loaded from the cache. And since 'pre's output is sent to 'funcs' and 'post',  they
              will get invalidated as well, and only 'jsfuncs' will be cached. So avoid modifying
              globals to let caching work fully.

              To work around the problem mentioned in the previous paragraph, you can use


              when adding debug printfs to your code. That function is specially preprocessed  so
              that  it  does  not  create  a  constant  string global for its first argument. See
              emscripten.h for more details. Note in particular that you need to already  have  a
              call  to  that  function  in  your  code *before* you add one and do an incremental
              build, so that adding an external reference  (also  a  global  property)  does  not
              invalidate everything.

              Note that you should use -g during the linking stage (bitcode to JS), for jcache to
              work (otherwise, JS minification can confuse it).

              Manually  clears  the  cache  of  compiled  emscripten  system  libraries  (libc++,
              libc++abi,  libc).  This  is normally handled automatically, but if you update llvm
              in-place (instead of having a different directory for a new version),  the  caching
              mechanism  can  get  confused. Clearing the cache can fix weird problems related to
              cache incompatibilities, like clang failing to link with library files.  This  also
              clears  other  cached data like the jcache and the bootstrapped relooper. After the
              cache is cleared, this process will exit.

       --save-bc PATH
              When compiling to JavaScript or HTML, this option will save a copy of  the  bitcode
              to  the  specified path. The bitcode will include all files being linked, including
              standard libraries, and after any link-time optimizations (if any).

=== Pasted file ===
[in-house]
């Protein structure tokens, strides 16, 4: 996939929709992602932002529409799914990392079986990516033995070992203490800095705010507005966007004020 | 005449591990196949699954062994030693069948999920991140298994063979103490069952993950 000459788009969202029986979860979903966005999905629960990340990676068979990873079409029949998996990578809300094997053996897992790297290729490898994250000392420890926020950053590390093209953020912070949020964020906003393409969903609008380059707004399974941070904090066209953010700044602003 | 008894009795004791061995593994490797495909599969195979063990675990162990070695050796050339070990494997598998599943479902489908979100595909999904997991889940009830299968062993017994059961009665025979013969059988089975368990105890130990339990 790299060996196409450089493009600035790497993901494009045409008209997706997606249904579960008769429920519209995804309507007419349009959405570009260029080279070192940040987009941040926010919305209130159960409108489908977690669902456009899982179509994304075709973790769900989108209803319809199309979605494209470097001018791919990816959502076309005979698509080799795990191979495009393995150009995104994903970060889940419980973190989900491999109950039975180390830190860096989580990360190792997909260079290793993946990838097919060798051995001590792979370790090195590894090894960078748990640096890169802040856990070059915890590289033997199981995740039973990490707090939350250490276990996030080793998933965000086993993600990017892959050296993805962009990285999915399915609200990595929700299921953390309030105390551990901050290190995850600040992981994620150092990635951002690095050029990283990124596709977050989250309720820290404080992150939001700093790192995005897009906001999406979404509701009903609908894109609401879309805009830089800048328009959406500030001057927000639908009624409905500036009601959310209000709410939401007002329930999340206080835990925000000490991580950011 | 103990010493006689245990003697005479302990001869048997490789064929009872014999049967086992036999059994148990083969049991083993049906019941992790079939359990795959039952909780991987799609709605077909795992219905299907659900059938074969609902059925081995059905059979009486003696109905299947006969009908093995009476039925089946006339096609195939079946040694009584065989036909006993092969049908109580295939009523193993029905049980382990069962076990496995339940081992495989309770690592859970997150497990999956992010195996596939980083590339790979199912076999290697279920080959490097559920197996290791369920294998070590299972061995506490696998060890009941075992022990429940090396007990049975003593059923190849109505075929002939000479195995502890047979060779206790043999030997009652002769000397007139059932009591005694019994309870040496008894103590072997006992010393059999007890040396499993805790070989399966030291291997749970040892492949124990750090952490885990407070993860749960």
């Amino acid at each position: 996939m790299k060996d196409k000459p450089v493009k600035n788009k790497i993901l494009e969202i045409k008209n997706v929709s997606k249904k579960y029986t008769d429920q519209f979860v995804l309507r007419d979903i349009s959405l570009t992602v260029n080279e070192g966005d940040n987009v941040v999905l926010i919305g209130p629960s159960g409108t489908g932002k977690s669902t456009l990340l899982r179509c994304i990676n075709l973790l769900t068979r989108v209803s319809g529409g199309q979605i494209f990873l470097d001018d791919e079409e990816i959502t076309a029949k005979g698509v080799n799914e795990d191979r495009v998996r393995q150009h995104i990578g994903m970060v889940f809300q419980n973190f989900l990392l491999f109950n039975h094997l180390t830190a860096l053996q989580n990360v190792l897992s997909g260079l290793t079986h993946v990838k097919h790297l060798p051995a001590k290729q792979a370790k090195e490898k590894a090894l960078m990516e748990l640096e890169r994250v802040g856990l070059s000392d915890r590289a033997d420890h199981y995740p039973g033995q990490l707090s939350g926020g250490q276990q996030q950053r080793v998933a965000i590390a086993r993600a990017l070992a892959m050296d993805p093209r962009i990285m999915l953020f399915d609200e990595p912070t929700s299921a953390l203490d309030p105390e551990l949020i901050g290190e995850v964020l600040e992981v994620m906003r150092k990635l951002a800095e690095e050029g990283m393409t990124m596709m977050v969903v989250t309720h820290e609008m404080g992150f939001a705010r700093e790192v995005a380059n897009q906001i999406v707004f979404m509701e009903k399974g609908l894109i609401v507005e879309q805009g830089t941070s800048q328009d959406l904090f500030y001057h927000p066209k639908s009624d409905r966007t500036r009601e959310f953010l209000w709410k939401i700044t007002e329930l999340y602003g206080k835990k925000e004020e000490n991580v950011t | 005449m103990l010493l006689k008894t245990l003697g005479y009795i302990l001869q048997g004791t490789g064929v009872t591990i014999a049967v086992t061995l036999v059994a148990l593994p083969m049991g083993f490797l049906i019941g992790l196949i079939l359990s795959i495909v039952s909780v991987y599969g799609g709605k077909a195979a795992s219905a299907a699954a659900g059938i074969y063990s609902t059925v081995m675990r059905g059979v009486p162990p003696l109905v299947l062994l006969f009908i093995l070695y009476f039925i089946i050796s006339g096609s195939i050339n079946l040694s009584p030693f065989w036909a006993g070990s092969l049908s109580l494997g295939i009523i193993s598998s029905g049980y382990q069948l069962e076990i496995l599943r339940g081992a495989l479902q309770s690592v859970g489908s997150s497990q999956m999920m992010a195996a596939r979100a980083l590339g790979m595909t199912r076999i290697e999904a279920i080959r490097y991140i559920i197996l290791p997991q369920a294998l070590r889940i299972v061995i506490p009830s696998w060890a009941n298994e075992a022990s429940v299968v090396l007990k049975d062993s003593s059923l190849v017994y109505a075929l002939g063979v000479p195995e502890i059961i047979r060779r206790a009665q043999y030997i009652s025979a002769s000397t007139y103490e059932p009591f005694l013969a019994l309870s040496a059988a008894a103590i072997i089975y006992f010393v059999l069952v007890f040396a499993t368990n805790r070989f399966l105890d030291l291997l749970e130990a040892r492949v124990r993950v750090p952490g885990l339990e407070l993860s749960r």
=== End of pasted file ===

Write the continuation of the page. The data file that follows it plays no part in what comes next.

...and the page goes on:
--memory-init-file <on>
              If on, we generate a separate memory initialization file. This  is  more  efficient
              than  storing  the  memory  initialization data embedded inside JavaScript as text.
              (default is off)

       The target file, if specified (-o <target>), defines what will be generated:


              HTML with embedded JavaScript

              LLVM bitcode (default)

              LLVM bitcode (same as .bc)

       (Note that if --memory-init-file is used, then in addition to a .js or .html file that  is
       generated, a .mem file will also appear.)

       The  -c  option  (which  tells  gcc  not  to run the linker) will cause LLVM bitcode to be
       generated, as emcc only generates JavaScript in the final linking stage of building.

       The input file(s) can be either source code files that Clang can handle (C or  C++),  LLVM
       bitcode in binary form, or LLVM assembly files in human-readable form.

       emcc  is  affected  by several environment variables. For details, view the source of emcc
       (search for 'os.environ').

       emcc: supported targets: llvm bitcode, javascript, NOT elf  (autoconf  likes  to  see  elf
       above to enable shared object support)


       Copyright  ©  2013  the  Emscripten authors (see AUTHORS.txt) This is free and open source
       software under the MIT license.  There is NO warranty; not  even  for  MERCHANTABILITY  or


       The  full  documentation for emcc is maintained as a Texinfo manual.  If the info and emcc
       programs are properly installed at your site, the command

              info emcc

       should give you access to the complete manual.

emcc (Emscripten GCC-like replacement) 1.4.7June 2013                                     EMCC(1)